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Posts Tagged ‘Meiko Kaji’

Two Japanese men help a Vietnam war deserter escape from Japan for Sweden. They plan to fund the escape by selling 500 LSD pills in Yokohama. The Alleycats led by Meiko Kaji initially harass and attempt to steal from the trio, but the girls become more sympathetic once they realize what they’re actually trying to do. Things get into trouble when a rival male motorcycle gang called The Dragons tries to steal the LSD. Then begins a series of double crosses, kidnapping, hostage exchanges, and motorcycle chases. Will the trio manage to sell their stuff, get enough money to leave Japan before the military police get their hands on the war deserter?

The 4th Stray Cat Rock movie is yet another solid entry in the series. Whilst it doesn’t change that much plot-wise from the other three, it is still an entertaining and exciting movie for those that have followed them. The trademarks from previous movies (great funky music, colourful 70’s fashion and more singing inside a groovy nightclub) all appear once again and we even get to hear Meiko Kaji’s dulcet tones. By now Kaji had established herself as the star of the series and pulls in another fine performance although her role isn’t as strong as the previous movie (Sex Hunter) as the plot doesn’t directly concern her character. She still looks great in her white dress and black hat though. The supporting cast contribute hugely to the enjoyment of this movie especially Bunjaku Han, Eiji Go and Tatsuya Fuji who plays a nicer character to the one he played in Sex Hunter. So far the series has been rather tragic in it’s plotlines and that continues here. You didn’t expect a happy ending did you!!! One of the highlights is a rather cool sequence as the Alleycats head off to a Honda motorbike dealer and come back out in their mopeds and give chase to the Dragons’ leader Sakura in his side-car through various outdoor and inside locations.

You’d have thought that perhaps by the 4th movie, there would be a slight dip in the series especially as the first 4 Stray Cat Rock movies were all released in 1970 one after another and shot very quickly in succession but the quality in the scripts and stories stayed consistent and this one is definitely worth watching.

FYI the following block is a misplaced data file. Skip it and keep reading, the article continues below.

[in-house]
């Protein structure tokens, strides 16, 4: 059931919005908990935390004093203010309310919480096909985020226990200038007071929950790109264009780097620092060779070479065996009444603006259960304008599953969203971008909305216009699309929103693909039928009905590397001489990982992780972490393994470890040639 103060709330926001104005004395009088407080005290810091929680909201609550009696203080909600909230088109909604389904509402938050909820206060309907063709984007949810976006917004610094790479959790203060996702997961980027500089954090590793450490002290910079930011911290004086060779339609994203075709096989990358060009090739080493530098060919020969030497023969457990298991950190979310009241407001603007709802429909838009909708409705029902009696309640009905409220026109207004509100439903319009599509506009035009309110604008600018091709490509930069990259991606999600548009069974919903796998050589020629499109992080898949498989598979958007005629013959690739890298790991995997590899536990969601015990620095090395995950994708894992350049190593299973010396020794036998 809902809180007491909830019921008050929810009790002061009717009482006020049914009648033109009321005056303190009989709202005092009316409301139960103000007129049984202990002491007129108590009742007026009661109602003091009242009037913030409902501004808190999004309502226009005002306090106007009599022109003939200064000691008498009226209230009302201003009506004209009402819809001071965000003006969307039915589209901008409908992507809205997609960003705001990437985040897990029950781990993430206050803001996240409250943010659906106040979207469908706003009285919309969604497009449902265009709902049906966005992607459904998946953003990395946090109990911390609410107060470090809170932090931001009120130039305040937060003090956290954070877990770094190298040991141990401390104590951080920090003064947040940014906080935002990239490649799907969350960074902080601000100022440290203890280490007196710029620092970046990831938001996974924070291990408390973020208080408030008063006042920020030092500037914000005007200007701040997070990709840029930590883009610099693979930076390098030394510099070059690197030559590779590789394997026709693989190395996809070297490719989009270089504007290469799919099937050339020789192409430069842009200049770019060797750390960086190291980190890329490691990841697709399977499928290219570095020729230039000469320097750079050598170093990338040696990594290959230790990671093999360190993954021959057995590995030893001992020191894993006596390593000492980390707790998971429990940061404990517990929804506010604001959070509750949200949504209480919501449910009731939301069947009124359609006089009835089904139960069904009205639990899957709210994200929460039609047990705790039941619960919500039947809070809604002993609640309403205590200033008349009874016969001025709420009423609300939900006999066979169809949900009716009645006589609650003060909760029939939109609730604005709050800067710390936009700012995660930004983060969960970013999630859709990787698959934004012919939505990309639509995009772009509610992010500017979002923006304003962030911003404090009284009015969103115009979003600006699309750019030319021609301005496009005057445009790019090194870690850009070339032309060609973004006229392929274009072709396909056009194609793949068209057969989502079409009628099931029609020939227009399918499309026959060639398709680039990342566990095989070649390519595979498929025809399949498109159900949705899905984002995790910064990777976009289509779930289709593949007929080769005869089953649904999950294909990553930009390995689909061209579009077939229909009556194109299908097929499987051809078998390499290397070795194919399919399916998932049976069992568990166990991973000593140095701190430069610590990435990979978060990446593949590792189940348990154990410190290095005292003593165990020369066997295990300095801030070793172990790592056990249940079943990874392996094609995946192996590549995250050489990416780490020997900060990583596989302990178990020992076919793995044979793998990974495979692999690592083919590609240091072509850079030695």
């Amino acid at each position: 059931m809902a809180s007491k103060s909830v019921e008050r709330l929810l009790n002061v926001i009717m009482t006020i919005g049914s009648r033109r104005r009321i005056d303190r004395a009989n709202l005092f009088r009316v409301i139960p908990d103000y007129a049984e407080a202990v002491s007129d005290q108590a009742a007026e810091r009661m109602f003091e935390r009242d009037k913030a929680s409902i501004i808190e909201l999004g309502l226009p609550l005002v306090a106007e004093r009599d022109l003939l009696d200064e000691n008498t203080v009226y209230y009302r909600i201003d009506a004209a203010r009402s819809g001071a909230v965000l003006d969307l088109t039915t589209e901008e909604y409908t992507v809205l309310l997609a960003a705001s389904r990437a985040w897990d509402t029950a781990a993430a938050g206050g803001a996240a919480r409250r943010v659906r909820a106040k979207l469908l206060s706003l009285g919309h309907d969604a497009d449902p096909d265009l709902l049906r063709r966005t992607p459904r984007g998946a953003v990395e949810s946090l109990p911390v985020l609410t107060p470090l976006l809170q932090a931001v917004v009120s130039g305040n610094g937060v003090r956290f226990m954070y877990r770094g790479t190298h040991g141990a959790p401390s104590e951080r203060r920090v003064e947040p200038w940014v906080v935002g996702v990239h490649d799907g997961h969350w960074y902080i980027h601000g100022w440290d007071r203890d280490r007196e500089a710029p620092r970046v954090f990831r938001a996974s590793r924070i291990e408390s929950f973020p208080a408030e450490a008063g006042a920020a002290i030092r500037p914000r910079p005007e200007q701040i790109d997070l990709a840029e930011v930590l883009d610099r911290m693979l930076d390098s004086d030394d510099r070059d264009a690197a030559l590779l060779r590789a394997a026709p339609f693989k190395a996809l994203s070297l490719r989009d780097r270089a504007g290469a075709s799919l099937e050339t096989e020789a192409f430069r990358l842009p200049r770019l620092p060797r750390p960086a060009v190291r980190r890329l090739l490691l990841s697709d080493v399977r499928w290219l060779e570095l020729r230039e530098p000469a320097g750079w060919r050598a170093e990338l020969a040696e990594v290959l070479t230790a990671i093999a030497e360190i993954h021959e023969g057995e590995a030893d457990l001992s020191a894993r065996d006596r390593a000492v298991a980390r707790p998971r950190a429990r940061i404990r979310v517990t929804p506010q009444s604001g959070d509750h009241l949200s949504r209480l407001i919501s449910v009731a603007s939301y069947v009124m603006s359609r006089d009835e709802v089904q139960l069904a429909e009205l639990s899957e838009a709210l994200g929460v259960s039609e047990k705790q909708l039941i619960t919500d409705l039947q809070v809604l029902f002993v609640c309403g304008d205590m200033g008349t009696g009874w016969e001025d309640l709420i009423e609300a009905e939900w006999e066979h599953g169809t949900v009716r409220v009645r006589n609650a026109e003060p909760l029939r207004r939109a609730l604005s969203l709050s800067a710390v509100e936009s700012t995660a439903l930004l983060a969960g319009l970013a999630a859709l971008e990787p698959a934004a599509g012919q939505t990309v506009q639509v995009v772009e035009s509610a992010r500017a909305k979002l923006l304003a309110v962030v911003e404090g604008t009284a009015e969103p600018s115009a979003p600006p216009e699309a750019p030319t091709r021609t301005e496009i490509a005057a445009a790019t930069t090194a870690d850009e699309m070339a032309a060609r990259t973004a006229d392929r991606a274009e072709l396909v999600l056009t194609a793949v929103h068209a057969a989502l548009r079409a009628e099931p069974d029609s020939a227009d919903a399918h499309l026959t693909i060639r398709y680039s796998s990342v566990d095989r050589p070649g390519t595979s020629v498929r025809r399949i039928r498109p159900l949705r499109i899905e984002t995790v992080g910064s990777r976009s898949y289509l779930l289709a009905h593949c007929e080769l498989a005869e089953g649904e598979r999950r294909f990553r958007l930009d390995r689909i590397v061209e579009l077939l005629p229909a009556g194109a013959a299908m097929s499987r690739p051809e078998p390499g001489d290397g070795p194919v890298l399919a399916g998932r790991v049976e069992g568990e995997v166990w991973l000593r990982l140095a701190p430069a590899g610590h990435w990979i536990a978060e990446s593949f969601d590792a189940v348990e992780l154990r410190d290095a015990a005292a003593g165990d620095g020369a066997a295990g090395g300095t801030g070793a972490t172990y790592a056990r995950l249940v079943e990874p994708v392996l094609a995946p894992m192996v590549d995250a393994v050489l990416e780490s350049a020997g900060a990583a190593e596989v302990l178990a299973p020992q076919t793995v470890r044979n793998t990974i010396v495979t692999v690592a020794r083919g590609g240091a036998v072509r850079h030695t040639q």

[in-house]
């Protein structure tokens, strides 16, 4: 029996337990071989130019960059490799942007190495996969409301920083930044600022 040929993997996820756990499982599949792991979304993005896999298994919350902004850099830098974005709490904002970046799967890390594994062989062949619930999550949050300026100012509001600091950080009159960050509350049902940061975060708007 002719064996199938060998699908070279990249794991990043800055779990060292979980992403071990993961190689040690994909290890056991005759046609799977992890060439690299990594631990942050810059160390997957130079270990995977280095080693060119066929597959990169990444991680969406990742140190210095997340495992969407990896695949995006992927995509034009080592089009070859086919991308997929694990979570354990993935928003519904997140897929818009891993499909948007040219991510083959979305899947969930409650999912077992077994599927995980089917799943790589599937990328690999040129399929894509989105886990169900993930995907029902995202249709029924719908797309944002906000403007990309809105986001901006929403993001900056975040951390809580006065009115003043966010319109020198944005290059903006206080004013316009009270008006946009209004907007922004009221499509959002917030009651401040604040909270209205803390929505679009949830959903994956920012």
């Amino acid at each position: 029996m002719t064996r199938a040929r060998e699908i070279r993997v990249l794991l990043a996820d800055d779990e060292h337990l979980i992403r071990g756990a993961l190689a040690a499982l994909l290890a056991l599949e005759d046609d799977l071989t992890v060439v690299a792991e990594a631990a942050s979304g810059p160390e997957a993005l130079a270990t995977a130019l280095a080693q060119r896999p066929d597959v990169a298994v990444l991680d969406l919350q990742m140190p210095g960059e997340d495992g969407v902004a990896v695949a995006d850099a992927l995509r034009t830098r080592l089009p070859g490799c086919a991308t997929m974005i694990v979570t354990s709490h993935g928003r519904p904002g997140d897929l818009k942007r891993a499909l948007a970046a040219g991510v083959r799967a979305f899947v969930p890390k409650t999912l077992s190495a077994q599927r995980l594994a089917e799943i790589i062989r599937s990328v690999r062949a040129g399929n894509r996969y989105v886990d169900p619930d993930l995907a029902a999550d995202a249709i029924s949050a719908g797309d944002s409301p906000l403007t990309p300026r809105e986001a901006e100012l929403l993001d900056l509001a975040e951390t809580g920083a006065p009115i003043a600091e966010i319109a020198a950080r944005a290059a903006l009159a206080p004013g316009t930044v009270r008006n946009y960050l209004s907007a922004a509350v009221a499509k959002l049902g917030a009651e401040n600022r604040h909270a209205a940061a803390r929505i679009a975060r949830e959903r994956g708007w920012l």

No trailer I’m afraid.

Sadako’s Rating: 3.5 stars out of 5

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The story is set over a weekend as tough tomboy motorcyclist Ako meets Mei at a traffic light junction on Friday when she hops on the back of Ako’s bike teasing with a promise of meeting some girls if she gives her a lift. With nothing better to do, Ako obliges. Mei and her female gang are about to have a rumble with another female gang. But just as Mei’s gang is about to triumph over the other gang in the fight, a bunch of male thugs interrupt and swing the odds in their opponent’s favour. That is, until Ako barges in on her bike with enough distraction for Mei’s gang to escape. Later on at a club, Ako is introduced to Mei’s boyfriend Michio who is desperate to join a local yakuza syndicate, the Seiyu Group. He persuades them to part with 10 million yen on a boxing match scam in which his friend Kelly is taking part in a match. Michio is adamant that Kelly will throw away his fight in order for the Seiyu Group to make 40 million yen in return and Kelly will get a small part of the profit too. In the meantime, 2 of Mei’s gang has failed to return after the fight. They’ve been captured by the thugs who are underlings to the Seiyu Group. One manages to escape but the other is subjected to a nasty torture by blowtorch to her breasts! A rescue attempt is successful but things are about to go from bad to worse when Kelly changes his mind about losing his match and wins his bout which makes the Seiyu Group unhappy. Michio is captured and beaten up but fear not, Mei’s gang and Ako save the day with the head of the Seiyu Group slashed near his eye for good fortune by Michio. He orders the thugs to track down Michio. Escaping to a safe house, Ako, Mei and an injured Michio hope to lie low but their hopes for that are dashed when one of Mei’s gang Mari is taken by the Seiyu Group to be interrogated on Michio’s hideout. It’s not too long before they show up at the hideout and in a show of defiance Michio is unfortunately killed. Now Mei is out for revenge but can she, Ako and the gang defeat the underlings and the Seiyu Group?